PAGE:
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I am not sure why there are so many header file for the C standard library (stdio.h, stdlib.h, math.h).

How do these header files point to the same library?

I guess I am a little bit confused about what actually is a library. Where does it exist? Isn't a library linked to the program through a header file?

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A header normally contains declarations to tell a compiler about the functions (and classes, etc.) that exist in a library.

Most C and C++ compilers include a standard library that they'll link with by default. To link with other libraries, you typically have to tell the compiler (linker, really, at least in most cases) to link with them.

As to why there are so many headers: mostly because there are lots of declarations, many of which are only minimally related to each other. Since a header (normally) contains source code, each time you compile a file that includes a header, you may also be re-compiling the entirety of that header. This can slow down compilation considerably (and compilation speed is often a problem with C and C++ anyway).

Libraries themselves typically come in two forms: one is a "static library". This is basically just a bunch of object files collected together into a single file, often with a directory of some sort appended to make it easier to find which functions are contained in which files. The linker basically just looks through the directory to find files that will satisfy currently-unresolved external references in your code, and links them in like it would any other object file.

The second is a dynamic library (e.g., DLL on Windows, .so on Linux). This is more like an executable--a set of object files that have been pre-linked into a loadable form. When you link against one, the linker inserts some sort of reference to the dynamic library into your executable. When you execute your program, the OS' loader maps the dynamic library to your process' address space, and "fixes up" the references to the functions in the dynamic library, so they refer to the correct addresses in the library.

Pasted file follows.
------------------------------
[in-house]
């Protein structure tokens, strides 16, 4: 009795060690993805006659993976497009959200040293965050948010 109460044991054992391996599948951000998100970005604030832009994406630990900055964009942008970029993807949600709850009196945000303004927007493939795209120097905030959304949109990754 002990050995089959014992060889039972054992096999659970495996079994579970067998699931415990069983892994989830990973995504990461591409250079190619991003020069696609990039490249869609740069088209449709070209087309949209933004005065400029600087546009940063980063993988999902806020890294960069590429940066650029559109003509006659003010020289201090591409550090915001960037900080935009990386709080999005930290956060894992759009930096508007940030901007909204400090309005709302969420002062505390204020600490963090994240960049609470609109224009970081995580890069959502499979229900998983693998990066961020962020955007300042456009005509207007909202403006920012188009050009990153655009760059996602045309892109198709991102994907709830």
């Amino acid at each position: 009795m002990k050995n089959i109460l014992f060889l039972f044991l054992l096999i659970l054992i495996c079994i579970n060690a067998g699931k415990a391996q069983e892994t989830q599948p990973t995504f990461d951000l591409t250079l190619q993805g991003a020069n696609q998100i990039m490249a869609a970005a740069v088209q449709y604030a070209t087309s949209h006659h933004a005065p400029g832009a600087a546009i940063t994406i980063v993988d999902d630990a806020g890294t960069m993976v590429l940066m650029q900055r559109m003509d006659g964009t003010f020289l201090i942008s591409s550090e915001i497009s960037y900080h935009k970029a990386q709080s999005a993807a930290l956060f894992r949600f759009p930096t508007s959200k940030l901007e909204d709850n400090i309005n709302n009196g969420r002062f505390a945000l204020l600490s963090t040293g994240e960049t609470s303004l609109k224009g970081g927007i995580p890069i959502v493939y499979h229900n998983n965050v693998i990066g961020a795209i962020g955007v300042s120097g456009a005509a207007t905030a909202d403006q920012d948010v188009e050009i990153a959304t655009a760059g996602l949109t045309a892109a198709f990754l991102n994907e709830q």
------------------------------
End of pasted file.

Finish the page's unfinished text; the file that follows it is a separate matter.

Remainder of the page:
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    I think I understand now. So the inclusion of header files has no meaning to the linker and to the libraries that the program will be linked to. It only tells the program about the prototype of certain functions that will be used in the program so the program will not be confused. – yoyo_fun Sep 13 '17 at 15:54
  • @yoyo_fun: that's mostly correct. There is one final twist to the story though: some tool chains (Microsoft) allow you to write something into a header that inserts a record into the object file to tell the linker that it should link against a particular library. Boost (for one example) uses this quite a bit, so (on Windows) when you include a header, it'll automatically link against the matching library. See the docs for pragma comment lib, if you care about this. – Jerry Coffin Sep 13 '17 at 16:04
  • thanks for the info. Is it possible in Linux to specify to the linker to link to a particular library from the source code and NOT from the command line? Like these tool chains do, from what I understand? – yoyo_fun Sep 13 '17 at 17:18
  • @yoyo_fun: No, at least not to my knowledge. – Jerry Coffin Sep 13 '17 at 18:46
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    @mattnz: Oh, how I really and truly wish you were correct. – Jerry Coffin Sep 14 '17 at 3:35
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New Identifiers

C, over the years, has added various new Standard Library functions, types, defines, etc.

It is possible that older code may have used prior some of these new identifiers.

A classic example is bool,true,false defined in the "new" <stdbool.h>.

To prevent a recompilation of that old code with a new compiler from failing, bool,true,false are defined in a now standard include file that did not exist before. Thus the old code would not have included it and no conflict arises.

Below are includes added since C89

<assert.h>
<fenv.h>
<inttypes.h>
<iso646.h>
<stdalign.h>
<stdatomic.h>
<stdbool.h>
<stdint.h>
<stdnoreturn.h>
<tgmath.h>
<threads.h>
<uchar.h>
<wchar.h>
<wctype.h>

Library segmentation

Although the C library could be one large entity, historically it has been in pieces, notable the floating point math has been handled separately owing to its size and non-applicability to many a C program without FP math. Thus there has been some alignment of select header files with some chunks of the standard C library. Code that does not include the header likely does not need that chunk of the library.

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